Now let me talk about the minimum one additional server. ADFS can be co-located on a Server 2008 R2 server, even a Domain Controller. The ADFS Proxy server can be co-located on existing Web servers in the DMZ and the DirSync server can be co-located on an existing 32bit server OS, as long as it is not a domain controller. So the only net new server would be the Exchange 2010 SP1 Hybrid server.
So for TCO on implementation it is hard to generalize for every company. Working with a Microsoft Partner such as Catapult Systems would ensure the company utilizing the strengths and experience of a partner that has implemented Office 365 SSO and Hybrid solutions. This is not to say that a company cannot go it solo, but the SSO and Hybrid solutions require expertise configurations to ensure they are working correctly, and a company that goes with an all internal implementation might find it harder than working with a proven partner. Another reason I would recommend a partner to assist with the implementation is that this is a one-time move! Once you move to the cloud, a company will not need to go through another migration again. So why invest in the training and pain of migrating once when a company can leverage the expertise and experience of a partner like Catapult Systems.
ROI for Office 365
So ROI (Return on Investment) for Office 365 is more of forward thinking and is probably the bigger number a CFO type is looking for when a decision is made to move to the cloud. ROI, to me, is looking at how quickly a company can show a benefit for moving to a new technology when you take into account TCO versus another solution. To the best way to determine ROI is to compare it with the costs of moving to another solution or staying on the current solution. Well staying on the current solution. The TCO is 0, so how can you compare this with anything else? Well what needs to be factored into a stay with the current solution is the cost of upkeep and maintenance of the current solution; hardware fails, software falls out of mainstream support, and new functionality is not gained. So I think staying on the current solution needs to be thrown out of the equation.
So a big ROI of Office 365 is the fact that once a company migrates to it that is pretty much the final migration a company will need to do. When a company moves to Office 365, Microsoft will handle the migrations for that company to the new and latest version of the services. This is an important consideration for ROI; Microsoft is generally on a three year cycle for deploying new versions of the backend services such as Exchange, SharePoint and Lync. With a move to Office 365 a company can ensure they will be migrated to the latest and greatest version of the Microsoft services. This will enable a company’s IT department to be able to give the latest features and functionalities to the user community without the cost of major migrations.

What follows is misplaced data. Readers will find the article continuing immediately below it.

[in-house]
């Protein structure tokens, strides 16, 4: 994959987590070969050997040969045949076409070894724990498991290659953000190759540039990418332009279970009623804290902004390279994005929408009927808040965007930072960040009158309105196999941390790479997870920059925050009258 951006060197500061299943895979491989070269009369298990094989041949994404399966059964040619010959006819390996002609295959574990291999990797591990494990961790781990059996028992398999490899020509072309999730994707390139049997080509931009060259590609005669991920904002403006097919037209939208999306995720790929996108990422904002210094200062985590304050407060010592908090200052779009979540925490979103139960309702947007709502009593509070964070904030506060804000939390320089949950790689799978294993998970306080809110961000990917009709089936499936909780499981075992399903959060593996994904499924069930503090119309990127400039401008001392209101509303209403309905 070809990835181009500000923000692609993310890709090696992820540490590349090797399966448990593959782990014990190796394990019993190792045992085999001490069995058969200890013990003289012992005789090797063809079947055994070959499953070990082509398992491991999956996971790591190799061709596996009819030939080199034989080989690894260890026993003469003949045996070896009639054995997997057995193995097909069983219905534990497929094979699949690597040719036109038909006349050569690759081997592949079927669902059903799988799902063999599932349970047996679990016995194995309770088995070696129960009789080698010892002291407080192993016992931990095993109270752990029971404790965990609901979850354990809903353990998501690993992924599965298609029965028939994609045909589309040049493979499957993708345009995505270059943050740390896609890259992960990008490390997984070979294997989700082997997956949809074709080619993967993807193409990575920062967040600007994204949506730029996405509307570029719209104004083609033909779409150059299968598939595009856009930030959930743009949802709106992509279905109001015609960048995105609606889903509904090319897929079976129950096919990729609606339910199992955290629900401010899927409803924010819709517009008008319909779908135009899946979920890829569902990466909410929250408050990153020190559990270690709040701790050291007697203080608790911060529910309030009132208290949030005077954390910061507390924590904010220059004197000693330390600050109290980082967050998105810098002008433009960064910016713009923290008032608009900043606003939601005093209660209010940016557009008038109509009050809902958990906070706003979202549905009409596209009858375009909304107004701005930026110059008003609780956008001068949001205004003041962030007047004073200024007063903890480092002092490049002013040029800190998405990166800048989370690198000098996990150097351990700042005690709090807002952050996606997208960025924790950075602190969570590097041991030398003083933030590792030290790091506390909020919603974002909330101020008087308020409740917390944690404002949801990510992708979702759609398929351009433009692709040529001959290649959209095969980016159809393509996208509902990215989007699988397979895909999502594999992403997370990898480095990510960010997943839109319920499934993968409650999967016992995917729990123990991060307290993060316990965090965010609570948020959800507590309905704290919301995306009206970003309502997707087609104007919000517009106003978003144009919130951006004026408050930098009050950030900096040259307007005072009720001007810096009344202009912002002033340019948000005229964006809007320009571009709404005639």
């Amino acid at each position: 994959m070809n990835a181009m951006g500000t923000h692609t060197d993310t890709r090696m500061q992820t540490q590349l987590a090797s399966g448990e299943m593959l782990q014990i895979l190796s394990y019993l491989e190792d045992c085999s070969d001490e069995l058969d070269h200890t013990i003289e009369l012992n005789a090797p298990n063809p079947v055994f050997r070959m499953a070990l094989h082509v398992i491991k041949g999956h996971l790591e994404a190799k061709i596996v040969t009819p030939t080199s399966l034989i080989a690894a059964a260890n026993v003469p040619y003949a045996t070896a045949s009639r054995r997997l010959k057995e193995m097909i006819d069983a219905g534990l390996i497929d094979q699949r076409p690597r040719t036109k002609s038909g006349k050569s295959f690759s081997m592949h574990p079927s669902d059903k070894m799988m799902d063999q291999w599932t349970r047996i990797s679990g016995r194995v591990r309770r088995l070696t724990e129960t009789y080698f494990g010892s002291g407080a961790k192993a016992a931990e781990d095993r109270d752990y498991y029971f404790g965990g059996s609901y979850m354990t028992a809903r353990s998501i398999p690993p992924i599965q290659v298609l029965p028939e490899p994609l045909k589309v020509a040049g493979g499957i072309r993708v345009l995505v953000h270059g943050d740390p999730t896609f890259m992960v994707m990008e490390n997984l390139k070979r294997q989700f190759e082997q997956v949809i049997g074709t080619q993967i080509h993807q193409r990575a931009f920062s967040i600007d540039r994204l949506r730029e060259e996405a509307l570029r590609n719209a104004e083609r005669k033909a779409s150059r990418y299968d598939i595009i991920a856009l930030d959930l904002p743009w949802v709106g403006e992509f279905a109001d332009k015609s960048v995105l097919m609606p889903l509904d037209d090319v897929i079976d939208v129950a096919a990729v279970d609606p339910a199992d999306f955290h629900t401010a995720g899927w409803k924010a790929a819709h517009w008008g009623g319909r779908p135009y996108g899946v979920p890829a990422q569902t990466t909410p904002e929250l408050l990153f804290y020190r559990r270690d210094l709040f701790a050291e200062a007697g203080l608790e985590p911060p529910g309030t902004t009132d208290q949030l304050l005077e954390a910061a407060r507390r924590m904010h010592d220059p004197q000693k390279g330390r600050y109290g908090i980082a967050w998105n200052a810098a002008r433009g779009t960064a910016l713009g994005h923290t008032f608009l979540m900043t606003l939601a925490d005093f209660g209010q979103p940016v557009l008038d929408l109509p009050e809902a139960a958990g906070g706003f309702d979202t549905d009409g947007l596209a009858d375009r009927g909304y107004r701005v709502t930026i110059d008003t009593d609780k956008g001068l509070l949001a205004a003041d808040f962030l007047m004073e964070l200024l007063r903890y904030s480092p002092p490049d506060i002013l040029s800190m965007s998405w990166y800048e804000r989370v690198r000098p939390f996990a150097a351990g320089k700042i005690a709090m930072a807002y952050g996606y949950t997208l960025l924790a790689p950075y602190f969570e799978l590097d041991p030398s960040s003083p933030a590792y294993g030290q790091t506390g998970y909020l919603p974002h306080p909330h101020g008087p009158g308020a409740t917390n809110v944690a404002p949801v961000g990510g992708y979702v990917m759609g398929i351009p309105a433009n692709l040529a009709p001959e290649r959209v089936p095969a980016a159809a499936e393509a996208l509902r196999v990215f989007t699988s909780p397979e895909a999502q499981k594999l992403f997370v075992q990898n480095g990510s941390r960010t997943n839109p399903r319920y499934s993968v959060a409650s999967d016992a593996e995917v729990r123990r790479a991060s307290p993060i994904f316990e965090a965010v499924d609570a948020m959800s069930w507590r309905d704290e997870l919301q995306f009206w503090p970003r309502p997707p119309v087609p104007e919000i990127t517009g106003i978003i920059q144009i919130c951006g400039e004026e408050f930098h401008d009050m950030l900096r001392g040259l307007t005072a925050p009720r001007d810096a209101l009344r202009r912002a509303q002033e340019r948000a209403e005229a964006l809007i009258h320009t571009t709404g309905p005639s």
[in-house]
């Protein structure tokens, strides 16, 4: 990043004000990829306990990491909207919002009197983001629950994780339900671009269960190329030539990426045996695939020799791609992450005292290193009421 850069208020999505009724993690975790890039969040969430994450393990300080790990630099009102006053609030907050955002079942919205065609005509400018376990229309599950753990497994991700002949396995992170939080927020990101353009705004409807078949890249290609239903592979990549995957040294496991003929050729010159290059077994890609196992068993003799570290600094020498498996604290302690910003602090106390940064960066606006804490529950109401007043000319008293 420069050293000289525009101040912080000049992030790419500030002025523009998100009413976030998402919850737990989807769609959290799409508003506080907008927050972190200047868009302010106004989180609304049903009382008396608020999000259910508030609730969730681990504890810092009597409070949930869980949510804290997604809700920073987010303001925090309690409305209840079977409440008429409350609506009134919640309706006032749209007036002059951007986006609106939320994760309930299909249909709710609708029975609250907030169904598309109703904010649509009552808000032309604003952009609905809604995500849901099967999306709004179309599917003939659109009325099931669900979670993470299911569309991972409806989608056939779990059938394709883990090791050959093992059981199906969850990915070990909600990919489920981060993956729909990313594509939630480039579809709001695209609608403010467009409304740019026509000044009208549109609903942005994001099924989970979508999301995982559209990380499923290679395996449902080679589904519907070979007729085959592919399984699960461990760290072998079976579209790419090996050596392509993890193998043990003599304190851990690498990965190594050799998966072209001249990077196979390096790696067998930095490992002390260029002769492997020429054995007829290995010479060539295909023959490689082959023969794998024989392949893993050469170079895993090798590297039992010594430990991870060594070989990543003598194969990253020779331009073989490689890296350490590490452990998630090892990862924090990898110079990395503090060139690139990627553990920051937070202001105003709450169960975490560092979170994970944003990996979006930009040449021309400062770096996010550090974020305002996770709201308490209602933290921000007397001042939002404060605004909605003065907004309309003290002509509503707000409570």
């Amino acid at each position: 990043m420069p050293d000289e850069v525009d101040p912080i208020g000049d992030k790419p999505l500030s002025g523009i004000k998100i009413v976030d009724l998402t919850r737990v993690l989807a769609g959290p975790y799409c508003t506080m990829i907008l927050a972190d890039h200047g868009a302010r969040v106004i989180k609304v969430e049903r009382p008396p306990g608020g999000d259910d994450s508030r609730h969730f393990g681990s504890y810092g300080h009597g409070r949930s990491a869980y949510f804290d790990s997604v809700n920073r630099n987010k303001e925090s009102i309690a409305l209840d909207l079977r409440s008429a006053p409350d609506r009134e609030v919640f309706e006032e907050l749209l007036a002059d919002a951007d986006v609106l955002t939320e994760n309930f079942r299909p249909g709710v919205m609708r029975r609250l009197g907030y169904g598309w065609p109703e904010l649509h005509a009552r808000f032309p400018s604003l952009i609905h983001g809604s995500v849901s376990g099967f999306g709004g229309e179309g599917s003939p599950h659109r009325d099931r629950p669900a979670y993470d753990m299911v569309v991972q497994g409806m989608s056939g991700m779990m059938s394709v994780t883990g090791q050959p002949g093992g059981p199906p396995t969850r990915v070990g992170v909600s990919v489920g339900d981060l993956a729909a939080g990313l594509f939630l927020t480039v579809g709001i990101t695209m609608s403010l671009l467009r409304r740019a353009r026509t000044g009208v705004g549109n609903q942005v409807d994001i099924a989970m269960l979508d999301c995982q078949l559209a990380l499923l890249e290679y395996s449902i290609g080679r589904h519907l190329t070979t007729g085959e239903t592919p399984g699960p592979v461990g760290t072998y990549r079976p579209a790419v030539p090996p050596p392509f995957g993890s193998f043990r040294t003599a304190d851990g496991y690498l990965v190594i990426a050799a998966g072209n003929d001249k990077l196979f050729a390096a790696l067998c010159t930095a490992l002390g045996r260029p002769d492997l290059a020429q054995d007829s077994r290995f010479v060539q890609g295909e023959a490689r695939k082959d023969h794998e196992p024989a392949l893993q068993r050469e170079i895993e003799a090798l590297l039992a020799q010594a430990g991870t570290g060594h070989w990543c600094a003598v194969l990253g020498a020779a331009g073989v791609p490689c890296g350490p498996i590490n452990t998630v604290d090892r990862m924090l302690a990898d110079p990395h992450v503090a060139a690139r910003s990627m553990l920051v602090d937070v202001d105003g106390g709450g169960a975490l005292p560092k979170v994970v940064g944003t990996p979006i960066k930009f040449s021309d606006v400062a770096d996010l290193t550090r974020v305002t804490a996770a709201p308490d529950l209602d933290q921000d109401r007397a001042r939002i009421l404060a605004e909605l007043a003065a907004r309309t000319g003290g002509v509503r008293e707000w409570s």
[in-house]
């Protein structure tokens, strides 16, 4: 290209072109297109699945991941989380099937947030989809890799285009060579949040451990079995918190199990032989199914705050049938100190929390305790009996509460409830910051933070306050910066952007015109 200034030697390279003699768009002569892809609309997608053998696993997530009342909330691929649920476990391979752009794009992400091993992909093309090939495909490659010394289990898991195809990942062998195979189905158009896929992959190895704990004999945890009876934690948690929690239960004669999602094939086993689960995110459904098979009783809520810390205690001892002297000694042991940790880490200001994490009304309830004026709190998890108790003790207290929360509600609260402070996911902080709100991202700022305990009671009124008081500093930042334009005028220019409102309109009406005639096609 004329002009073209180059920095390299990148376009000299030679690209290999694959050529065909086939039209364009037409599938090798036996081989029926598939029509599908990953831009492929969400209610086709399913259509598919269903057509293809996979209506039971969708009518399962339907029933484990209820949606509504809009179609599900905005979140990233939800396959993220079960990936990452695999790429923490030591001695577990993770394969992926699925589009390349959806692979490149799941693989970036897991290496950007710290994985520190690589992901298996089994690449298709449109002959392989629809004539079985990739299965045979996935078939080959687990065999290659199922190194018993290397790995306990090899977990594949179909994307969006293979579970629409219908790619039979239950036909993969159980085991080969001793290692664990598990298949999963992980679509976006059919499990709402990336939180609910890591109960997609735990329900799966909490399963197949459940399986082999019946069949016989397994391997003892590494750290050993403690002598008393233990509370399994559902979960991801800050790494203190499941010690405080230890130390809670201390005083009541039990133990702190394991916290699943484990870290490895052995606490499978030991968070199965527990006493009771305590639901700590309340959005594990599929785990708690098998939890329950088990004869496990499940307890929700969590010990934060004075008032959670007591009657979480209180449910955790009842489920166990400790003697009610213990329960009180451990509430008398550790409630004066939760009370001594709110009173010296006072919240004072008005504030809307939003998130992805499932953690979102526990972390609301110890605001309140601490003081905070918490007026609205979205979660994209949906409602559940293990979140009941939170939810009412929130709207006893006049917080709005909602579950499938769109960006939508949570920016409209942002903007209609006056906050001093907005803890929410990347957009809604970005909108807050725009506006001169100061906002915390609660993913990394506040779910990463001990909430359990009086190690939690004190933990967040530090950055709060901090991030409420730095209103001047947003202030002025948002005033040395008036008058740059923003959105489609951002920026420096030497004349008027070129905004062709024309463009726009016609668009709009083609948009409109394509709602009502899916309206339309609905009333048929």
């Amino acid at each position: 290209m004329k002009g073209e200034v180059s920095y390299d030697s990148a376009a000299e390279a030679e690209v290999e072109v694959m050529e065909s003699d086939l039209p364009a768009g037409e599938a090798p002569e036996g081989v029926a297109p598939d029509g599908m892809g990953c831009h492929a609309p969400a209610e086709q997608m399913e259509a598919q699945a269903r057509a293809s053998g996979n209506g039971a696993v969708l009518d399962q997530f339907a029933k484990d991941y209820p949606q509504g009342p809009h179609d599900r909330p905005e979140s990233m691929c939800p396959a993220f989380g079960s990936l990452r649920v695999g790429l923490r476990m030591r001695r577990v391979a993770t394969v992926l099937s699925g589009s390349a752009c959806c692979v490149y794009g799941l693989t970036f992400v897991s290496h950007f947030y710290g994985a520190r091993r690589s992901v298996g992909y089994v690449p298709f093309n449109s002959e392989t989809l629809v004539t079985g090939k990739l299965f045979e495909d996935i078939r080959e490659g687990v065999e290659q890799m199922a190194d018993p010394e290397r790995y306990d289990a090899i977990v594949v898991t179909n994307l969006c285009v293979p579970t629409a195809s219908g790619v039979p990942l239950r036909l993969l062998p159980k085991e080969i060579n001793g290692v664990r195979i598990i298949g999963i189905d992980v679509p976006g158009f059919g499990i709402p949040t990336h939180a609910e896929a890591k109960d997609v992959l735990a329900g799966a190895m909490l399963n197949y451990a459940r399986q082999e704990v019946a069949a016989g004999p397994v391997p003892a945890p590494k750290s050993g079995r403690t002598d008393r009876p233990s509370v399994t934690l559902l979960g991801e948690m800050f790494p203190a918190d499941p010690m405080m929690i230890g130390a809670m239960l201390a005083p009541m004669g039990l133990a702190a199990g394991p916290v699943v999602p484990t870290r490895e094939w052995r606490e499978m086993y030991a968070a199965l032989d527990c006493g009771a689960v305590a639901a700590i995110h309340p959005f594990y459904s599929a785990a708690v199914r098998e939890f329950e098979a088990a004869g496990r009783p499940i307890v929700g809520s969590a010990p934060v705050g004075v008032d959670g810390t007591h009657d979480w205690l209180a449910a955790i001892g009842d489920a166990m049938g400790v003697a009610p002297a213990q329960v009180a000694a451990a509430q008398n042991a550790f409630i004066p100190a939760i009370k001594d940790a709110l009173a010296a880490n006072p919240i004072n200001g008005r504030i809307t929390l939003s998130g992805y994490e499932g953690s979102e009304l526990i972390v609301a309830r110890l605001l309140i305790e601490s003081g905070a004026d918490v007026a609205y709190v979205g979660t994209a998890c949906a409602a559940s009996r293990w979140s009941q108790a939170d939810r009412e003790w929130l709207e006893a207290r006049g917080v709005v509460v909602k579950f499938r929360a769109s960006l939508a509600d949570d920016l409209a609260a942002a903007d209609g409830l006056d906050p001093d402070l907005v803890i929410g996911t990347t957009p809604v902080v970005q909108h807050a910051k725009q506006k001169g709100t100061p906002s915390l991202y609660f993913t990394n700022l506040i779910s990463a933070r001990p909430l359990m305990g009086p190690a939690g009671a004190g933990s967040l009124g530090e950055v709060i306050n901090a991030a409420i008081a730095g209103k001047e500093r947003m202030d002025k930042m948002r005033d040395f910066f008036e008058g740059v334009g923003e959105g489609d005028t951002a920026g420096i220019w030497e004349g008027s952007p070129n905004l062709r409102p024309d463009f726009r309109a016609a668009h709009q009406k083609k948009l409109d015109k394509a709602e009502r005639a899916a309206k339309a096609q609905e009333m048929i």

Another big ROI for Office 365 is the fact that a company’s IT department now does not have to do the day to day server and service administration and upkeep. This is now provided by Microsoft. Microsoft created, developed and is in the best position to fully support the service. This allows a company to re-allocate specific IT resources from being reactive and mundane administration for these services to being proactive and strategic to help the company align the business goals with IT opportunities. I want to be clear on this point; by no means do I see an enterprise company cutting IT resources as part of a move to Office 365. It is my expert experience that a company’s IT resources are already spread thin. I have never been in an IT department where there were more resources than projects/initiatives/needs. One more time, a move to Office 365 allows a company to reallocate IT resources to cover other needs within the IT department and help the company automate and accelerate IT’s value to the company.
So where are the numbers? Well I have many tools that help me is pre-sales engagements but they take into account specific company numbers around hardware, resources and implementation costs. Recently Microsoft commissioned a study to analyze the total economic impact of a mid-sized company to Office 365. This study goes much further than I could do and think it is a great example of how a company can benefit with a move to Office 365. I encourage you to read the Microsoft blog post about this study and you can also then ready the entire study.